Tony Blair's back, whether we like it or not. Back from the depths of obscurity he is again a prominent feature in the British press. He's been 'advising' labour leader Ed Miliband and basking in the guilt-ridden admiration the British public have for him. A world figure undoubtedly, a wicked self-publicist and negotiator too; however he will never be worshipped like his angel-faced, wispy haired counterpart Bill Clinton, the world's favourite celebrity statesman. Whilst Blair won three elections and can be credited with saving of the calamitous Labour Party and therefore the British political system from the tight ironclad grip of Thatcher, he is detested by many but tolerated generally. No flag draped gun carriage will carry him from St. Paul's.
The two men have many similarities. They were both young leaders defeating incumbent successors of severely conservative titans. Both enjoyed unprecedented support and were superb orators, presiding over currently craved economic growth. But most importantly both premierships were dogged by scandal. So why are they perceived so differently now?
Firstly and most obviously, their respective scandals provoke remarkably different responses. The Lewinsky scandal is spoken of more in a tone of jest than regret. Rarely do you hear anyone condemn his irresponsible affair; instead you hear a guffaw followed by a 'Bill, the old dog!' This view is outrageously misogynistic. Despite his pleas otherwise, Bill surely knew exactly what he was 'not having sexual relations with that woman', and that it was wrong. His scandal unfortunately is seen as embarrassing but evidently forgettable.
Conversely Blair it is generally believed, thought the invasion of Iraq was the 'right' thing to do. His reasoning for war was of course completely unfounded and this mortal error destroyed his credibility, perceived neutrality and ultimately his legitimacy. He polluted his image irrevocably. He now travels accompanied by a travelling protest, permanently and hellishly flogging him for his misdeeds. I make no claim about which act is most morally reprehensible, but undeniably the public perception of these scandals has inequitably shaped the more general perceptions of the leaders themselves.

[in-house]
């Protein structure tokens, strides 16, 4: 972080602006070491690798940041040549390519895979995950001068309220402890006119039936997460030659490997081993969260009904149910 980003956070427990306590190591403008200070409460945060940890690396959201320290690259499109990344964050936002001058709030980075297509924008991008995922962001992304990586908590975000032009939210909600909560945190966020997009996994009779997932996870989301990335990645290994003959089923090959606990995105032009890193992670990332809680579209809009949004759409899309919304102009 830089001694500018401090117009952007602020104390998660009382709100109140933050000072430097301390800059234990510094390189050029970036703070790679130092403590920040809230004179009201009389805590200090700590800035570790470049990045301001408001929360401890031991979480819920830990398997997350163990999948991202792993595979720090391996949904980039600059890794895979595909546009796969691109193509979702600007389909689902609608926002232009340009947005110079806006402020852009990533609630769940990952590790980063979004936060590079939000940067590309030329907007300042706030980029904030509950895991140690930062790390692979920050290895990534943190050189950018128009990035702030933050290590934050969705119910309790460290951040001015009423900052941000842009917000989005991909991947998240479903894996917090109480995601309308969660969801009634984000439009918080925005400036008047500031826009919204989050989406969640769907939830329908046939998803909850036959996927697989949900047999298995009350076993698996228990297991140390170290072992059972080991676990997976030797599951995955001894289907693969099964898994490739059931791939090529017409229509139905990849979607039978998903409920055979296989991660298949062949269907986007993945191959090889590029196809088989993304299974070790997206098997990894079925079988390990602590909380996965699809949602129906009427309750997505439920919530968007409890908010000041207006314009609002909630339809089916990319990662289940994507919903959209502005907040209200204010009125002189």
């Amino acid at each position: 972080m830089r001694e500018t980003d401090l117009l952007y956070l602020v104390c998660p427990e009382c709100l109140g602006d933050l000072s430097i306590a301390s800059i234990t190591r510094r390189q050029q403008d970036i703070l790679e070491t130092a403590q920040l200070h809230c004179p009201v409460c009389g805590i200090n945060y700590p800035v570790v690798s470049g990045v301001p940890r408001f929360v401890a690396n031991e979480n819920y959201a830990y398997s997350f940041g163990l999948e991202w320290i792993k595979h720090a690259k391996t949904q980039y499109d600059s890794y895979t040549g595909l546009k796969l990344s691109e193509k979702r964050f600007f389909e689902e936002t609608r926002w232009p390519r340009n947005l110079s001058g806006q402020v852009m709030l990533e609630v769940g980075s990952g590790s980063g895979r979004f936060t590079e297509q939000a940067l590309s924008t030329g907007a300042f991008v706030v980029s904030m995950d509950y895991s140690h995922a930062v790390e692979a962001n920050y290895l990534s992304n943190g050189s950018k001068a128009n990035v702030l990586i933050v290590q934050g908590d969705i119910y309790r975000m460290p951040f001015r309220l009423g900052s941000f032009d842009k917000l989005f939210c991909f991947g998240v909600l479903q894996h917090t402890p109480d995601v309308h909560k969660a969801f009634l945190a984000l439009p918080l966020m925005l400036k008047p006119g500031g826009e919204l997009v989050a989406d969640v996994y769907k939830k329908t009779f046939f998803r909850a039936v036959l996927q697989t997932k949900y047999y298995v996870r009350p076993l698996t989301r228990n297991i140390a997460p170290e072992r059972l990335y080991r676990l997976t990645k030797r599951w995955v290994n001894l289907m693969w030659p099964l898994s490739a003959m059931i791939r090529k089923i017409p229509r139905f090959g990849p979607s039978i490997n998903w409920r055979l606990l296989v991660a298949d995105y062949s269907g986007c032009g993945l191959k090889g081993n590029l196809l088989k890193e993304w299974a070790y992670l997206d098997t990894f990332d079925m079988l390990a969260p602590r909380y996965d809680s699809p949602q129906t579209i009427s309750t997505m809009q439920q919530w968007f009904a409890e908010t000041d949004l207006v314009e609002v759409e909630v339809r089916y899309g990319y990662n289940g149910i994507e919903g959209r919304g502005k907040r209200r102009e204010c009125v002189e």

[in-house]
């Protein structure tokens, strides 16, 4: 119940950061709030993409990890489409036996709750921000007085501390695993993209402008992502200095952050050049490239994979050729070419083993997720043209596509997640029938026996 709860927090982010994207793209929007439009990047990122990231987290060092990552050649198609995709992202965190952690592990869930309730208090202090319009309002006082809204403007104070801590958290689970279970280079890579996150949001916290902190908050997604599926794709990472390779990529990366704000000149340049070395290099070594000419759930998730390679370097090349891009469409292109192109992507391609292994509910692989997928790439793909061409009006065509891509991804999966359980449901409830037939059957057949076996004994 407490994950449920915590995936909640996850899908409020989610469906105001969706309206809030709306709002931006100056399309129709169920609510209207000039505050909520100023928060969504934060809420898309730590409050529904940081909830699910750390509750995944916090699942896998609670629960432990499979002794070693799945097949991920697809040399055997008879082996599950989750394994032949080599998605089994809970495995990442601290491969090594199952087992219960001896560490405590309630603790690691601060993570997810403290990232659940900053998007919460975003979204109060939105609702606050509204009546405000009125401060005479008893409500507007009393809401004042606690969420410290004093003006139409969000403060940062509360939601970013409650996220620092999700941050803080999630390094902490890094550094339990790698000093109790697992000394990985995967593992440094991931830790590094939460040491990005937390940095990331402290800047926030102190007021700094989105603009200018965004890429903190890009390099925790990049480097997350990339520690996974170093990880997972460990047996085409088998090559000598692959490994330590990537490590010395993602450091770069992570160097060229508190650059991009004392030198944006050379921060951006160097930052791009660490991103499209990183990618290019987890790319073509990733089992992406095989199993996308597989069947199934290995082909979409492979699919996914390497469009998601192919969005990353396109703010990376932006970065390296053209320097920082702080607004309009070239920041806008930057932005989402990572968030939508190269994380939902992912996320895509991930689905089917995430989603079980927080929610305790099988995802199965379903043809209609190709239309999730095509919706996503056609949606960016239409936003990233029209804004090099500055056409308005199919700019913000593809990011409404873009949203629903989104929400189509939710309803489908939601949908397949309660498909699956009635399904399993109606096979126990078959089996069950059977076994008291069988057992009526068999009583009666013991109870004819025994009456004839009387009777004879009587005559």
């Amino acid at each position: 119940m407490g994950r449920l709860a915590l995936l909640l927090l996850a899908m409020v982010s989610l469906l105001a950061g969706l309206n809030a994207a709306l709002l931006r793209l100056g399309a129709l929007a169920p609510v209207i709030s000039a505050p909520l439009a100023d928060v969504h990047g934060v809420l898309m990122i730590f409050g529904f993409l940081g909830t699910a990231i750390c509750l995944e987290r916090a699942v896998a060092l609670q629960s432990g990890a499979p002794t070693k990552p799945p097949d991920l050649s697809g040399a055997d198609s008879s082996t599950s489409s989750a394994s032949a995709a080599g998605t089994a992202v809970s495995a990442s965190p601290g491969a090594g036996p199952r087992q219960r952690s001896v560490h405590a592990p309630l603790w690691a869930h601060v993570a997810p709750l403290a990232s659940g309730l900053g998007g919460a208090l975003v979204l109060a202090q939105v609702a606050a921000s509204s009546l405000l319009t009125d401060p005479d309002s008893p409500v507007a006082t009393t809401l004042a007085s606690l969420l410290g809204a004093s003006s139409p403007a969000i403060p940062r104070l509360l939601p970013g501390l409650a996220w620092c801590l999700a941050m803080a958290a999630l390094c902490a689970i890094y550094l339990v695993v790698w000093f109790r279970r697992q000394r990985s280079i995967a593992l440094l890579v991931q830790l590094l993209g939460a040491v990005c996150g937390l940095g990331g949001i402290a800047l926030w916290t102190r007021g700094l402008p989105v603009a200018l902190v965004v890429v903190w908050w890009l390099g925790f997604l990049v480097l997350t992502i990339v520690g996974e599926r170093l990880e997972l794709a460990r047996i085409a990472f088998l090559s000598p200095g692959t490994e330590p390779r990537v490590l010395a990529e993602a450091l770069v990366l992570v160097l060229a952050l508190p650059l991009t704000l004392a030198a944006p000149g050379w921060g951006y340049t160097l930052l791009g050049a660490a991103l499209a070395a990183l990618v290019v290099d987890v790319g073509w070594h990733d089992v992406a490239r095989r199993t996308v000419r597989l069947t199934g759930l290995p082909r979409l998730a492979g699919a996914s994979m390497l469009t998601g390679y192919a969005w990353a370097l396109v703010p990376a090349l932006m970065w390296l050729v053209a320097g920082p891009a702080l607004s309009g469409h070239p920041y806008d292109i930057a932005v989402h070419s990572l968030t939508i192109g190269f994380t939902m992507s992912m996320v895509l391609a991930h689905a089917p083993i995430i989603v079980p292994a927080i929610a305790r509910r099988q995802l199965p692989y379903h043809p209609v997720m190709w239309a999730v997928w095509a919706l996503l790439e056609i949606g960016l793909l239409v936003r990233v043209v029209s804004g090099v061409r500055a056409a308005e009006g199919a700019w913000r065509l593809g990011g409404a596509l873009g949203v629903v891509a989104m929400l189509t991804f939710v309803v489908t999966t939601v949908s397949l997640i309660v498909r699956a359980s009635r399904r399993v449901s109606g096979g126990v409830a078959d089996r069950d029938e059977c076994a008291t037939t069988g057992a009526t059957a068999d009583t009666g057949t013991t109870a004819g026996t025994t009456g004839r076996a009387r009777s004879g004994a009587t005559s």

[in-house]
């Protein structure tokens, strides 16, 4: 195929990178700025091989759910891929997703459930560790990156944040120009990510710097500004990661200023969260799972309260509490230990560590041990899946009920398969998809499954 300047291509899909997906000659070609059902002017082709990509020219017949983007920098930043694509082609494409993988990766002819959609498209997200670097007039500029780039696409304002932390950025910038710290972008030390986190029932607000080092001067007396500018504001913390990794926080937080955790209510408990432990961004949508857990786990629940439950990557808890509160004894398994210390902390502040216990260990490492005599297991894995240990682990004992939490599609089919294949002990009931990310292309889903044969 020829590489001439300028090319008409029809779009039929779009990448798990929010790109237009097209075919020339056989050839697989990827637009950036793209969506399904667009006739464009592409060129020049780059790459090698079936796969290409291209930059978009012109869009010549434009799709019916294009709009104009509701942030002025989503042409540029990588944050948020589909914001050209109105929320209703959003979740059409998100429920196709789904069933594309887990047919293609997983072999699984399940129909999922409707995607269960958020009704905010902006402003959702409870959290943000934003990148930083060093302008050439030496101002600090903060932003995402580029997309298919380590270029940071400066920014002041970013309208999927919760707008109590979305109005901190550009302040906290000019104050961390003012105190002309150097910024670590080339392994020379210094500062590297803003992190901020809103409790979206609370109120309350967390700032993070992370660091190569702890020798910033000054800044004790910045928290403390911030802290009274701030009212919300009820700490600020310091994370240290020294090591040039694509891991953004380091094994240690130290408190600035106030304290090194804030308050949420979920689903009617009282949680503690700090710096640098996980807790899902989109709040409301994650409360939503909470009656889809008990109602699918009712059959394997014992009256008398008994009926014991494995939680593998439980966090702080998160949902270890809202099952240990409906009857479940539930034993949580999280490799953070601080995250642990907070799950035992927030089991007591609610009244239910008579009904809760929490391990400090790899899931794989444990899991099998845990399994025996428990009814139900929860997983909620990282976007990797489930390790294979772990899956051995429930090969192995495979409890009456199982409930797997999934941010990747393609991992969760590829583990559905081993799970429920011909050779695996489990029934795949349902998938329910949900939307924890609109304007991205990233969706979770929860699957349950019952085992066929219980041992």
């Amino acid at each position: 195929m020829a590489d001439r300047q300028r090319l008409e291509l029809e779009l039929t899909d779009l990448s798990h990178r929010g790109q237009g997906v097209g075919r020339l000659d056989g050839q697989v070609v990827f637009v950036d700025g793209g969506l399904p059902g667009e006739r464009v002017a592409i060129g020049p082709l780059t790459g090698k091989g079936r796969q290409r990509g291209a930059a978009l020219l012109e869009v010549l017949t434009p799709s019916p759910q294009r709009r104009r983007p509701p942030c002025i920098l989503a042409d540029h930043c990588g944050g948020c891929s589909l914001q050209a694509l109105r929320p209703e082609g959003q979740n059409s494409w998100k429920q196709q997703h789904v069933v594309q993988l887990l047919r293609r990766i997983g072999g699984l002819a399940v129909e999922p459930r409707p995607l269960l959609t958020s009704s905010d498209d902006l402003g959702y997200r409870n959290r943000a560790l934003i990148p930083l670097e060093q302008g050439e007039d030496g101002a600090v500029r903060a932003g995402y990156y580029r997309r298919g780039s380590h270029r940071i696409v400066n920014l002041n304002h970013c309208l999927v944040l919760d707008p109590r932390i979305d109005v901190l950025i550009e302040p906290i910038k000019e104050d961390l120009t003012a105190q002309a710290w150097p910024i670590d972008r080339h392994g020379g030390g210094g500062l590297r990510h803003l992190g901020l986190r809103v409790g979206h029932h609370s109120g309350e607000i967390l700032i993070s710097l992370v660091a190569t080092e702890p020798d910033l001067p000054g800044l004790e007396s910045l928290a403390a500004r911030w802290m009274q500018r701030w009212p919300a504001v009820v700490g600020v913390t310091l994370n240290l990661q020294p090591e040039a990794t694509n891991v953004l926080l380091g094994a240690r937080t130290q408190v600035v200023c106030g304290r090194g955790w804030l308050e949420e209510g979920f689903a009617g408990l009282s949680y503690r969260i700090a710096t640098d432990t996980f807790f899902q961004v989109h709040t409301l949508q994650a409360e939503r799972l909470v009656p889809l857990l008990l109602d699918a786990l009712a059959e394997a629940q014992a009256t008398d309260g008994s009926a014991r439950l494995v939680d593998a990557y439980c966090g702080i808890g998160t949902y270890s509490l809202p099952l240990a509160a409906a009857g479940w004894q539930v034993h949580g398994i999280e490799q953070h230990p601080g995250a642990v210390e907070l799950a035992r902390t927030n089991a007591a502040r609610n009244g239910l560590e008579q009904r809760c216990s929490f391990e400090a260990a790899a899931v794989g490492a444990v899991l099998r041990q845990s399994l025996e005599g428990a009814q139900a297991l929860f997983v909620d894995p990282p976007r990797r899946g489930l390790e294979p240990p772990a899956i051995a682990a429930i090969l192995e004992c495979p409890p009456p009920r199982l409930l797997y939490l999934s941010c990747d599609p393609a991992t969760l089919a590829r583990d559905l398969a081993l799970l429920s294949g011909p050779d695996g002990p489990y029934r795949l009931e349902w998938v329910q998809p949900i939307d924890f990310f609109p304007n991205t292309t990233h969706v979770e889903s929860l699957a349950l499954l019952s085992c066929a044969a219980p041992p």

The constitutional term limit on Clinton has also helped him. Whilst the American public can expect never to see Bill's name on a presidential ballot again, the threat of Blair's return is one that now lingers faintly but frighteningly. From what I've written so far you may expect hypothetically that without the term limit, Bill could fall back into the Presidency like a crowd surfing Arkansan faith healer; but the reality would likely be different. Although Republicans now give superficial nauseating lip service to Bill for his coattails, they have despised him since the hypocritical Clinton-Gingrich War of Impeachment with a fervent passion unseen until Obama's election. Yet they don't oppose him because Bill cannot return; open hatred is not required to keep him at bay.
However Blair's resurrection is unsettling. Polly Toynbee cleverly described him as a loose racehorse at the Grand National. He's long been undercover, implementing his Machiavellian 'ends justifies means' philosophy negotiating for dictators and corporations to fund his charities. He now subtly and ingeniously snakes his way into the press, planting provocative seeds of thought into the national psyche, questioning post-Blair life. He craves office; but whatever his aims, his presence cannot help but evoke a faint shiver to the spine. Unlike achy-breaky Bill, there's now the distant possibility conniving Tony will be back for real. Ironically though, Bill due to his extremely significant other is more likely to be back inside the White House than Tony behind the black door.
Finally a more personable factor, which cannot be underestimated: persona and aesthetics matter. Just as Ed Miliband's adenoids and Aardman animated face have limited his public credibility more than any of his policies, the satirical imagery around Clinton and Blair greatly mould public opinion of them. Bill's chubby saxophone playing cheeks and soft yokel accent portray a Gump-like aura of trust and kindness. Thus he appeared infinitely less aloof and more personable in his TV debates against George 'not-dubya' Bush. Meanwhile Tony's decaying, pointy face, greying eyes and crooked teeth evoke the image of a wise yet satanical bird of prey, an ideal Narnia villain.
So as Bill bounces goofily round the globe, adored at every corner, Tony provokes and irritates whilst bewildering us with an effortless master class in realpolitik, something that I miss in British politics. Tony, as shown in Harry Enfield's cutting portrayal of him as an intern is useless without a serious role, something Bill is adept at. But Tony is a restless ghoul. He wants a role and adoration and many believe he has much to offer, but with connotations of the Iraq War tattooed to his name he will never reach the lofty, heavenly and comfortable heights of Bill Clinton.